MH370 Search Leader: Radar Pings Likely Not Man-Made

MH370 Search Leader: Radar Pings Likely Not Man-Made

A senior official on the Australian team searching for missing Malaysia Airlines Flight 370 believes most of the promising “pings” discovered in recent weeks may not be related to the missing plane’s black boxes. Australian naval Commander James Lybrand says half of the pings uncovered were likely not man-made.

Lybrand, who serves as the captain of the Ocean Shield vessel that has been in charge of the Australian wing of the search operation, tells The Wall Street Journal that two of the four radar pings picked up by Ocean Shield are unlikely to have come from a man-made object. The ship picked up four pings in April that investigators considered pivotal to the search. Of those, Lybrand says two were nowhere near the frequency at which black boxes transmit waves. 

Investigators were searching for waves at a frequency of 37.5 kHz–a rare frequency in nature that black boxes are designed to emit, specifically because they are difficult to conflate with signals from other naturally occurring waves in the ocean. Two of the signals heard were only at a frequency of 27 kHz, lower than earlier transmissions and, by Lybrand’s estimate, “a pretty large jump” from where a man-made frequency would be.

Two of the signals, received on April 5, had a frequency of 33.3 kHz–still lower than what black boxes are designed to emit, but not so much so that the change could not be attributable to diminished battery life on the black boxes. As a black box’s battery is designed to last only about a month, search groups have mostly given up hope of picking up this frequency. They are, instead, relying on an underwater drone to scan the search area for wreckage.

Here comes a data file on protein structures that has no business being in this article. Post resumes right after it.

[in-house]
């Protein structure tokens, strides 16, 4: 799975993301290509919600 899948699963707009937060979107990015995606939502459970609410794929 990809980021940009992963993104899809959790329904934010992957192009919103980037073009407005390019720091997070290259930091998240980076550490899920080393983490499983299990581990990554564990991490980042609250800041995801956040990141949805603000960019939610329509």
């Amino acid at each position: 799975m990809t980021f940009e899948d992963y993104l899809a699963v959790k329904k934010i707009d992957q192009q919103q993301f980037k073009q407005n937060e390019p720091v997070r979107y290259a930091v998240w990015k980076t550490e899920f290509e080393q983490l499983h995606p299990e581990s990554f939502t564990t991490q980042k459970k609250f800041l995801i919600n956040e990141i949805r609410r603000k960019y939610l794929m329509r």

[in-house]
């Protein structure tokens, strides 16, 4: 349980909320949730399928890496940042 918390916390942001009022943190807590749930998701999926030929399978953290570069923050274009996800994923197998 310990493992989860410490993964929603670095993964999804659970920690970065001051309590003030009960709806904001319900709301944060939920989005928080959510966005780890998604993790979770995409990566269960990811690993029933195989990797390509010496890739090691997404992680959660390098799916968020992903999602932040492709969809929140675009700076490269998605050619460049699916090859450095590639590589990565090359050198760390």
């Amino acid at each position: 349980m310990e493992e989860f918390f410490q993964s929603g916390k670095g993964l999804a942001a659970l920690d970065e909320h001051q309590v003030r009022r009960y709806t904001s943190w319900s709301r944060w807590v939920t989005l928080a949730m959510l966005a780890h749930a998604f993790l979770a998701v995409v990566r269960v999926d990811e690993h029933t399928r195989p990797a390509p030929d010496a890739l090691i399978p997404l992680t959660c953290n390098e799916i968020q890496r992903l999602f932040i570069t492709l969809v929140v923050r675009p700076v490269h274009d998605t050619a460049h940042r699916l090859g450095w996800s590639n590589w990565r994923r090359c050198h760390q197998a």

The Daily Mail notes that Lybrand did not tell the The Wall Street Journal what could have made the signals, if they were not man-made, but poses the possibility that marine mammals could have made them. The paper notes that dolphins have an extremely wide range of sonar frequencies they use to communicate–between 0.2 kHz and 150kHz–and could have been responsible for the signals the Ocean Shield received. 

Last week, University of Hong Kong archaeologist William Meacham wrote in the The Malaysia Insider that he also believed marine animals could have created the signals picked up by investigation teams–either naturally or by virtue of being tracked by researchers, who often tag marine animals to study their natural trajectories and then let them go into the wild.

The disappointing news that information previously believed to be promising has yielded few, if any, new results follows the news that Australia is committed to spending an astronomical amount of money to find the plane. A report in the New Straits Times finds that the nation has budgeted 90 million Australian dollars–about $84 million–to spend on the search operation during the current fiscal year. Australia is leading the search, but it has the aid of other countries such as China and the United States, which provided the underwater drone Bluefin-21, used to search the ocean floor.